List of people who have lived at airports

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This is a list of people notable for living for periods of more than a week in airports. The reasons are usually protests, asylum seeking or holiday difficulties.

People who have lived at airports[edit]

  Currently in the airport


Profile Name Original nationality Location Period Duration Reason for stay Reason for leaving
MKNasseri.jpg Mehran Karimi Nasseri Iran Iranian[1] Charles de Gaulle Airport, France [2] 26 August 1988 – July 2006[1] 6518 – 6548 days
(17.84 – 17.93 years)
He was exiled from Iran and later his documents were stolen in Paris en route to the United Kingdom. He was refused entry.[2] He was hospitalised, stayed in hotel by Red Cross and then moved to Paris by Emmaus.[2]
Sanjay Shah Kenya Kenyan Nairobi Airport, Kenya[3] May 2004 – 12 July 2005[3] 407 – 437 days
(1.11 – 1.20 years)
He tried to enter the United Kingdom on a British Overseas citizen passport but was barred entry. He had already handed in his Kenyan Passport and upon return to Nairobi began protesting.[3] He obtained full British citizenship.[3]
Zahra Kamalfar Iran Iranian Sheremetyevo International Airport, Russia[4] May–June 2006 – 15 March 2007[4] 258 - 318 days She and her family were fleeing persecution in Iran and seeking asylum in Canada.[4] Their asylum was granted by the Canadian government.[4]
Hiroshi Nohara Japan Japanese Mexico City International Airport, Mexico[5] 2 September 2008 – 28 December 2008[5][6] 117 days Nohara had declined to give his reasons.[6] He left with a woman identified as Oyuki.[6]
FengZhenghu ChineseTShirt.JPG Feng Zhenghu China Chinese[7] Narita International Airport, Japan[7] 9 November 2009 – 3 February 2010[7][8] 86 days He began protesting after being refused re-entry into China.[7] He was visited by several Chinese diplomats and entered Japan with anticipation of being allowed to re-enter Shanghai by mid-February. This later occurred although he is now under house-arrest at his Shanghai apartment.[8][9]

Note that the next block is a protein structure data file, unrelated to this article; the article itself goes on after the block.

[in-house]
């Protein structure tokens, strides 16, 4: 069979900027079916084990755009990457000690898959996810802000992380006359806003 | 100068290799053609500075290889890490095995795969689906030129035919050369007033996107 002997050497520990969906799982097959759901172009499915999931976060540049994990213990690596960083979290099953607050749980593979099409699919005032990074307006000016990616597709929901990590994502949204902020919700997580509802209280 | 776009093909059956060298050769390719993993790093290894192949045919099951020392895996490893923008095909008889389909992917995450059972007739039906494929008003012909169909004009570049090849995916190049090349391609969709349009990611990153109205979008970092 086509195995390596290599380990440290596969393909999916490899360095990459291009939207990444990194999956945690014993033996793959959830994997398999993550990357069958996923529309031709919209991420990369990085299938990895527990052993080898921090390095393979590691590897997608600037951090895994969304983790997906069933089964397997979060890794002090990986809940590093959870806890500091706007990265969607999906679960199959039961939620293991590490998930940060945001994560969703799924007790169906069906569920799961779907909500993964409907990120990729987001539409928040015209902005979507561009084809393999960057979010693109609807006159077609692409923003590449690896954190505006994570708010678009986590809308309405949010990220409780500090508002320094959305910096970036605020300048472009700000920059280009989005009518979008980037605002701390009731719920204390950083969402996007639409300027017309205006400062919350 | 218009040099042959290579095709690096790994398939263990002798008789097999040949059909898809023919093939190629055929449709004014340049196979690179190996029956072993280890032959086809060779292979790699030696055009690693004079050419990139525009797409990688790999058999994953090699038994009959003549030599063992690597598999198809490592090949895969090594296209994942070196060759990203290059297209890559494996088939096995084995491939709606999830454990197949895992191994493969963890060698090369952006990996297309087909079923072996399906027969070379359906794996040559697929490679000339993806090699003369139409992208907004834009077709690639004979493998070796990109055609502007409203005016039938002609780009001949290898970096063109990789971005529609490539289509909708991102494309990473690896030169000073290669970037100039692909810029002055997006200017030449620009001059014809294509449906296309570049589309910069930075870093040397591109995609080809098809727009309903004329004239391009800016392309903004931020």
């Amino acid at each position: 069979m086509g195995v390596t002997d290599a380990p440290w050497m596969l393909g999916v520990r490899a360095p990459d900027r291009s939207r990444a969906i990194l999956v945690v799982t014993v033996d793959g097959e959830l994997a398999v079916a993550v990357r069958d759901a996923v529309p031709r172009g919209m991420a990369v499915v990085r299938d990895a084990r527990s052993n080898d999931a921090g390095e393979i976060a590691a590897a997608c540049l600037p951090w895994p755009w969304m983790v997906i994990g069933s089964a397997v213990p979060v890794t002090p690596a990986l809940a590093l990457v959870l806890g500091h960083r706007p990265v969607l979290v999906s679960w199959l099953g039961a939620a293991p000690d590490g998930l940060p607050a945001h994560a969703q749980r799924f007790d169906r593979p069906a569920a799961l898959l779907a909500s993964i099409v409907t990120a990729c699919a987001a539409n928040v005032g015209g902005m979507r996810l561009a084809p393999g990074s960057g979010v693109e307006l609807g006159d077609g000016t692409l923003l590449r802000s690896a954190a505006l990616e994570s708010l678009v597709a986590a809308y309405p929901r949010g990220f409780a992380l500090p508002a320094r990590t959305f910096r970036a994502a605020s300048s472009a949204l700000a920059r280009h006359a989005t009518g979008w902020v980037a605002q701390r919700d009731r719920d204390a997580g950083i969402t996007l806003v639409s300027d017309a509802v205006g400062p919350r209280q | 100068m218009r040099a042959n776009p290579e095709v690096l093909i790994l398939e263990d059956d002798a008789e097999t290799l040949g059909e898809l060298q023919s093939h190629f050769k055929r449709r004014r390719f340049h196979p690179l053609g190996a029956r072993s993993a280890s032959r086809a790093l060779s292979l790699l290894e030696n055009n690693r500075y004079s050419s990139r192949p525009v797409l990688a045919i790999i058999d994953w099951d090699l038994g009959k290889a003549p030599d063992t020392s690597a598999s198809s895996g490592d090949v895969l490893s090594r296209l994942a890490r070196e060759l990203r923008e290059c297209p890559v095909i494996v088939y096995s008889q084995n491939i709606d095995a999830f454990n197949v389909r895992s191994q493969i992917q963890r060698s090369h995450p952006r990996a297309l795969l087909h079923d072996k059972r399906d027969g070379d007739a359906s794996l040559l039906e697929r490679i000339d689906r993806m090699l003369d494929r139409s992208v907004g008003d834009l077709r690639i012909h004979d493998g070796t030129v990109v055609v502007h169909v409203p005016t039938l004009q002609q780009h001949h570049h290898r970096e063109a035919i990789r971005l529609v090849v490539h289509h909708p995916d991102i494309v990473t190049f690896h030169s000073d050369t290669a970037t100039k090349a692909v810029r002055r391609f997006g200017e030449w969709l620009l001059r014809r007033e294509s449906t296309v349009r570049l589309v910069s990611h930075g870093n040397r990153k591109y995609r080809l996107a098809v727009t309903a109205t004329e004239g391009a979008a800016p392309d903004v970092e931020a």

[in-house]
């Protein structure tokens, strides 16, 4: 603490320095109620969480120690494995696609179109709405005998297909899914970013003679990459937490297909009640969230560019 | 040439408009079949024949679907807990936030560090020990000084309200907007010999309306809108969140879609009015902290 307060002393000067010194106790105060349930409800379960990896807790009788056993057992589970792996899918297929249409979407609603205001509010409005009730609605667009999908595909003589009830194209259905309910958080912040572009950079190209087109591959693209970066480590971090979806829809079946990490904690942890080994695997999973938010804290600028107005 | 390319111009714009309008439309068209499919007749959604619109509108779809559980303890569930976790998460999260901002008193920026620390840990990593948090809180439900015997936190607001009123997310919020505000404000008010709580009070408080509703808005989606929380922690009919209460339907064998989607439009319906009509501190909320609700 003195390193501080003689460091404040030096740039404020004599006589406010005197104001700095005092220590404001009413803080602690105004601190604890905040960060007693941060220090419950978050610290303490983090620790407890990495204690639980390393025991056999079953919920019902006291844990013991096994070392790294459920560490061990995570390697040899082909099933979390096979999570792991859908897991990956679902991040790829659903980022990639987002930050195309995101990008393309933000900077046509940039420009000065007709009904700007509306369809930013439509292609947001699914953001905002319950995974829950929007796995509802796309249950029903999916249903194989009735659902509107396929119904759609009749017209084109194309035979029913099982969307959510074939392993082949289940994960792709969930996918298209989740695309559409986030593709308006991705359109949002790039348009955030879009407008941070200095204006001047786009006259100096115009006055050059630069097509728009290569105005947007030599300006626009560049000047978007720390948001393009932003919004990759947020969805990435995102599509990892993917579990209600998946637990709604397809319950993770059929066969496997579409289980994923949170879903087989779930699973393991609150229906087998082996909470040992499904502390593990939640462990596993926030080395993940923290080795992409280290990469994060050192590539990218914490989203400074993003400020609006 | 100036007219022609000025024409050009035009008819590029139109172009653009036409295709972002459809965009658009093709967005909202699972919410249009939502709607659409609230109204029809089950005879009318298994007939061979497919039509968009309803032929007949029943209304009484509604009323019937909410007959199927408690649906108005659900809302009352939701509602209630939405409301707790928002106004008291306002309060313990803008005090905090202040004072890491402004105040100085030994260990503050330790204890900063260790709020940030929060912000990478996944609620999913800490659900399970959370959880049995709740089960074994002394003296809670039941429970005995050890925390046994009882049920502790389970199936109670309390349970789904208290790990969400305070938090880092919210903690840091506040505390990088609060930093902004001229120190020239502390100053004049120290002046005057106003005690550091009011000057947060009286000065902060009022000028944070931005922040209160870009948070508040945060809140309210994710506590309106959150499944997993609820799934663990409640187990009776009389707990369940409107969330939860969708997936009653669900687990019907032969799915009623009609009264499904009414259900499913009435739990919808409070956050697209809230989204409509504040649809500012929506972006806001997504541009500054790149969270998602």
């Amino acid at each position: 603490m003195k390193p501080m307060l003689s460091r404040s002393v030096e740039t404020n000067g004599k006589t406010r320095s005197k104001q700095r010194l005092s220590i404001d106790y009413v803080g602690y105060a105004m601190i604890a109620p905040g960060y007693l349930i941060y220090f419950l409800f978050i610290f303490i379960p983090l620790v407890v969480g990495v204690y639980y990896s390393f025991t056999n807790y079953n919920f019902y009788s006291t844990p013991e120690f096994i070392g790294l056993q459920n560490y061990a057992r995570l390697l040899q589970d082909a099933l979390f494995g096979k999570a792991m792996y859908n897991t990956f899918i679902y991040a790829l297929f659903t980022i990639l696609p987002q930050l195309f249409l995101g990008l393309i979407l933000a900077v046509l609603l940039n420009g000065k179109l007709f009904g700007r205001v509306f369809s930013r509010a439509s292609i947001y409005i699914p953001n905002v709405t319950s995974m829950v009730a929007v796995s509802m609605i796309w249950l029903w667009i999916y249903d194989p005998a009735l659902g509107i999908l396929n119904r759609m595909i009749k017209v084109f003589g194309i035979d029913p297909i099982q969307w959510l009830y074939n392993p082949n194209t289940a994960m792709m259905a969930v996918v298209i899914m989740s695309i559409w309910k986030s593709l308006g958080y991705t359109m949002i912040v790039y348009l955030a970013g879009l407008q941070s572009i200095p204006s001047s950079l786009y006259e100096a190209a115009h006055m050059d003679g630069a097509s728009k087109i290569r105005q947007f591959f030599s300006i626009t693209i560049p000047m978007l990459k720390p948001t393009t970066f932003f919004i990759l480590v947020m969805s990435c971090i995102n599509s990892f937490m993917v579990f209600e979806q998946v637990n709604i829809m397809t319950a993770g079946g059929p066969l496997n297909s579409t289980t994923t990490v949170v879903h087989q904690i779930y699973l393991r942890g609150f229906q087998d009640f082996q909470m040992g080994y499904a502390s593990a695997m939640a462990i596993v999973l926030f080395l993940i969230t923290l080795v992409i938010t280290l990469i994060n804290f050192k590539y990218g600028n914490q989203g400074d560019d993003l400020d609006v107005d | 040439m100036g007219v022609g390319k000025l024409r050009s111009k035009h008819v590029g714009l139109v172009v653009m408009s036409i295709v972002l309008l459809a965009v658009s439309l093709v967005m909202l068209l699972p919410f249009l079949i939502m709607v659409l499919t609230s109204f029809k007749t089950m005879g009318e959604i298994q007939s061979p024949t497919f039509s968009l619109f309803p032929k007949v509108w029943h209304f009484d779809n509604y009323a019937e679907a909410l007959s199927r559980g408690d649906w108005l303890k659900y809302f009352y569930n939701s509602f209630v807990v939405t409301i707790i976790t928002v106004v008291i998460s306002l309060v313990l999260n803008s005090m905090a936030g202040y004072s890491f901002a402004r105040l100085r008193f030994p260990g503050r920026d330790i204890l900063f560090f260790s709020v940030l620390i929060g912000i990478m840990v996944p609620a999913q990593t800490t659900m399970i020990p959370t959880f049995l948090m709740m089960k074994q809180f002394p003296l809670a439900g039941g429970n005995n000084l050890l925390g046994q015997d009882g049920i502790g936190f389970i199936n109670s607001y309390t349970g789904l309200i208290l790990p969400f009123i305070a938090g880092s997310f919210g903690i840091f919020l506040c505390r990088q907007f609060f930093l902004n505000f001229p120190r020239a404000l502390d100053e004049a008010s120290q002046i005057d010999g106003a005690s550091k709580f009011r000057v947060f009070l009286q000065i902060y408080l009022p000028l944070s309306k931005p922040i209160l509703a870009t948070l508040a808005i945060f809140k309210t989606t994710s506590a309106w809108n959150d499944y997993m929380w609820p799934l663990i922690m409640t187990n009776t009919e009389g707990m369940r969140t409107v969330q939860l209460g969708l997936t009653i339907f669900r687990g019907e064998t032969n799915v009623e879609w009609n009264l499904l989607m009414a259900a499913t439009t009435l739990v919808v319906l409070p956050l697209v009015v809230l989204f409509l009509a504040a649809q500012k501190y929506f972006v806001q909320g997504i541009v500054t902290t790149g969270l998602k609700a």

Gary Peter Austin United Kingdom British Ninoy Aquino International Airport, Philippines[10] 19 December 2012 – 11 January 2013[11] 23 days He missed his flight. He had run out of money to book a new flight.[12] Donors paid for a ticket back to the United Kingdom.[13]
Heinz Müller Germany German Viracopos-Campinas International Airport, Brazil October 16–29, 2009[14] 13 days He flew to Rio de Janeiro to meet with a woman he met online, but she did not show up. He ran out of money and ended up in Campinas.[14] He was taken to a hospital for a psychological evaluation.[14]
Edward Snowden.jpg Edward Snowden United States American Sheremetyevo International Airport, Moscow, Russia[15] 23 June 2013 – 1 August 2013 [16] 39 days When Snowden boarded a flight to Moscow-Sheremetyevo, authorities revoked his U.S. passport. Granted 1-year temporary asylum in Russia.[17]